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Bill Howatt is the president of Howatt HR Consulting and founder of TalOp, in Kentville, N.S., as well as is chief research and development officer, work force productivity, at Morneau Shepell.

Bill Howatt is the president of Howatt HR Consulting and founder of TalOp, in Kentville, N.S., as well as is chief research and development officer, work force productivity, at Morneau Shepell.

Your Life at Work Survey

Seven factors to boost your mental resiliency Add to ...

The basic premise of the term “survival of the fittest,” coined by English philosopher Herbert Spencer, is that those species in nature that can adapt to their environment increase their ability to reproduce and continue to exist.

In the case of human beings, our path to the top of the food chain was made possible by our ability to think, not our physical dominance. We have evolved to be able to outthink the rest of the animal kingdom.

Most of us know what would happen if we picked a fight with a lion or a bear with our bare hands, but we don’t worry about fighting lions and bears every day. The big threats for many Canadians are pressure and challenges to adapt and manage the demands of work and home, along with the associated stressors.

How effectively an individual is able to cope with those challenges defines their level of success, health and happiness. We have learned from The Globe and Mail’s Your Life at Work Survey that many Canadians are stressed and struggling to cope, and the ones who report higher coping skills, on average, are healthier and happier.

One skill that can help a person cope better with life stressors is resiliency. The Latin translation for resilience is “to jump back.” Resiliency can be defined as an individual’s ability to adapt to their daily challenges that arise from difficult situations, or to bounce back.

Several factors play a role in defining your ability to be resilient. To deal with the demands of life and stress, the more in tune you become in each of the following factors can provide guidance on what you need to explore and learn.

Personal strengths

This refers to the degree and confidence you have in personal strengths such as creativity, persistence, social intelligence and humility. It’s a useful exercise to measure and evaluate your personal strengths that shape your character.

Hardiness

This refers to attributes you have developed to remain healthy under stress. The three key pieces that predict your hardiness are commitment (your dedication to achieving success), control (acceptance of what you can and cannot control) and challenge (your motivation and how much you enjoy a challenge).

Self-directed

This refers to your ability to be self-disciplined, a self-starter and organized.

Attitude

This refers to how you generally look at the world, either positively or negatively. Some researchers have found one key element for evolving your resiliency is optimism.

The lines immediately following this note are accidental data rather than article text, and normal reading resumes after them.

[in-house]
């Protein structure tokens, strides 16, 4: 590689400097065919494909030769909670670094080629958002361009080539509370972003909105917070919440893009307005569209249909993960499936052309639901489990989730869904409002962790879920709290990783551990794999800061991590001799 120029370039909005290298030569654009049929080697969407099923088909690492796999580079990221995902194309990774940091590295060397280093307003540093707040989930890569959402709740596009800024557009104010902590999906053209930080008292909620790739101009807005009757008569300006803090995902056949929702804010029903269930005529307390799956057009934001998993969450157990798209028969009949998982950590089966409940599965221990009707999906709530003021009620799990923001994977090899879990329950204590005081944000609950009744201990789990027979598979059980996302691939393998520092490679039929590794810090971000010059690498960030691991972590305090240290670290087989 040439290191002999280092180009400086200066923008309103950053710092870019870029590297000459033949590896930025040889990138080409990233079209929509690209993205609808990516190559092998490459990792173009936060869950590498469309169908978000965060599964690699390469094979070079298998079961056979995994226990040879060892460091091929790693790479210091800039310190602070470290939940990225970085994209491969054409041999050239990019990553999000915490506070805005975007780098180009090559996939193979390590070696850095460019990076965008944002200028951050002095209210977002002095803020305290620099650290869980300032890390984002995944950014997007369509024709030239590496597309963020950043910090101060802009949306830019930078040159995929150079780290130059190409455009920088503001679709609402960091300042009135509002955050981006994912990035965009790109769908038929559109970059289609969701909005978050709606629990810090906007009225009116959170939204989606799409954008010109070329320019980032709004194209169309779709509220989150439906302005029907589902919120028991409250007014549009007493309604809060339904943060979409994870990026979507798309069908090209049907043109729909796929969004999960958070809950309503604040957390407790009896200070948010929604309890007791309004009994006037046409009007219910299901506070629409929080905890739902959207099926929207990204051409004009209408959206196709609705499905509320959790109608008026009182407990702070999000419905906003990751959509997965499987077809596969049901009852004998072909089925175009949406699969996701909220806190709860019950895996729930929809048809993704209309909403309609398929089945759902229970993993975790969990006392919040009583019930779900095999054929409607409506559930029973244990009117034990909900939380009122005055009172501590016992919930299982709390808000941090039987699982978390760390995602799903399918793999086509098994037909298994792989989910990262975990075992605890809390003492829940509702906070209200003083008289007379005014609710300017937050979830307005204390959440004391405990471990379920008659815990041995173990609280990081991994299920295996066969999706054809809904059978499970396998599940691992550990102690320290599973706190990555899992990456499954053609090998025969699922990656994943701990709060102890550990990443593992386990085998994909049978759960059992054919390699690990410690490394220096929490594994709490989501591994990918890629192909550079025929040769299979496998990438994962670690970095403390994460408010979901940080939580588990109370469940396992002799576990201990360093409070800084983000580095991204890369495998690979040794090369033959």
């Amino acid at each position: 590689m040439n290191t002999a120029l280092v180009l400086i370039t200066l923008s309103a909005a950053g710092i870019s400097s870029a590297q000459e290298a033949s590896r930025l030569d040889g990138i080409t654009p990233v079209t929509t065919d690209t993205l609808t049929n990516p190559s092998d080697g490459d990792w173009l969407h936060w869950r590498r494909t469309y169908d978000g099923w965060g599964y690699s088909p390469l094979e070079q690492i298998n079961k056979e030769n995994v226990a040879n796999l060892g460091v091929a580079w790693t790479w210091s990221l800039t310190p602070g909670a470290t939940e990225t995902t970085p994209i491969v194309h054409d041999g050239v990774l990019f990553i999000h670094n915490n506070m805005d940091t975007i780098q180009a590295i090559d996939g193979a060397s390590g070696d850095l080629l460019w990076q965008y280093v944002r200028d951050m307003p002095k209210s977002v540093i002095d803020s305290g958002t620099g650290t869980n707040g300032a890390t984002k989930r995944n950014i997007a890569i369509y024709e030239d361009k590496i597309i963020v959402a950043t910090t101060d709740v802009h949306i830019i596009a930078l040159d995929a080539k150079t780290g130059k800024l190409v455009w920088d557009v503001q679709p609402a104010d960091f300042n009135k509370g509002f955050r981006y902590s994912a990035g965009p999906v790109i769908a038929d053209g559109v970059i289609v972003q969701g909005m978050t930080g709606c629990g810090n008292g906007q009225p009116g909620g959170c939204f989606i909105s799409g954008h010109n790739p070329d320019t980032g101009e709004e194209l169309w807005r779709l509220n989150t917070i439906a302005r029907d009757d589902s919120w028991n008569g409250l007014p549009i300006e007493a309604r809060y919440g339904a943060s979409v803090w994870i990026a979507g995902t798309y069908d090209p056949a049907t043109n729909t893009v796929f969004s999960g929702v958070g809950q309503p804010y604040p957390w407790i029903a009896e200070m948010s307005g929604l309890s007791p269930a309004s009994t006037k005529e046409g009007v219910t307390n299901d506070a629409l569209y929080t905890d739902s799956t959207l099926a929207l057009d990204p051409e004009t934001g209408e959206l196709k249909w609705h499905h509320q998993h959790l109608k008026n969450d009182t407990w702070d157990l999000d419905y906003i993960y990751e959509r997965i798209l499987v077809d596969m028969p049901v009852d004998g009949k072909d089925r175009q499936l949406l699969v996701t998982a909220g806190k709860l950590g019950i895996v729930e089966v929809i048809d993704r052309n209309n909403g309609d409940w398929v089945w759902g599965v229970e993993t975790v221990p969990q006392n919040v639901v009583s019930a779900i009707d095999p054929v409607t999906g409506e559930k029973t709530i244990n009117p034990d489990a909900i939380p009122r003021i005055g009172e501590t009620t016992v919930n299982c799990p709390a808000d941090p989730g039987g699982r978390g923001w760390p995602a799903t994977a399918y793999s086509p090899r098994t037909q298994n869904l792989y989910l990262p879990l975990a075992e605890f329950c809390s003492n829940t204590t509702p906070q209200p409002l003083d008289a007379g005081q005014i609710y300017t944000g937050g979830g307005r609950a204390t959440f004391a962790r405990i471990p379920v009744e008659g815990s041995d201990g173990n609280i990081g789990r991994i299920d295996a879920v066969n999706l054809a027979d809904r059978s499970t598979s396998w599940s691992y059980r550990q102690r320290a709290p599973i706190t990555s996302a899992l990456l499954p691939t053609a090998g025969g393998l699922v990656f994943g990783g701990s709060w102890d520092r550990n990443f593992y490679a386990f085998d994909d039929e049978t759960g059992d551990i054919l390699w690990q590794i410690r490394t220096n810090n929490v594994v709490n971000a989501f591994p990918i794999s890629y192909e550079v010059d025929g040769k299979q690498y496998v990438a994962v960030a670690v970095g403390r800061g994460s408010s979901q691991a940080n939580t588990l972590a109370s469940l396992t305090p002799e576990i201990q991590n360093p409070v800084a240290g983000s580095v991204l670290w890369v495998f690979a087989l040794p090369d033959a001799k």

Adaptability

This refers to your ability to be flexible and deal with change.

Personal ethics

This refers to the boundaries you set for yourself, your personal code of ethics of what you will and will not do.

Problem solving and decision making

This refers to how effective you are at breaking down a problem, understanding the root cause, the different options available, the risks associated with each decision and the ability to make sound decisions using good judgment.

Resiliency training gives employees the opportunity to learn new skills that help them manage the challenges that come their way, and that can help improve their mental health by reducing their stress.

Employers can take proactive actions to help employees build their resiliency. The notion being, the better employees are coping, the more likely they will be healthy, engaged and productive. Employers can:

1. Educate employees about resiliency and how the above seven micro behaviours can help promote mental health, as well as how resiliency can be improved through training.

2. Provide employees an opportunity to learn how to positively influence their thinking. Teaching proven concepts used in cognitive behavioural therapy such as Albert Ellis’ A-B-C theory can teach employees

a set of skills that help them turn their negative thoughts into more positive ones.

His theory also can help a person learn how to dispute their negative internal thoughts and reframe their thinking from negative to positive.

3. Make a commitment to remove toxic stressors and workplace hazards (such as bullying). Stay on top of this initiative by using micro survey pulse checks – short surveys that help employers find out how their staff are feeling at any given time. These surveys provide a feedback loop of employees’ current stress level and its root causes. This kind of action promotes a learning culture that can help both employees and their organization develop resiliency.

Bill Howatt (@billhowatt) is chief research and development officer, work force productivity, at Morneau Shepell.

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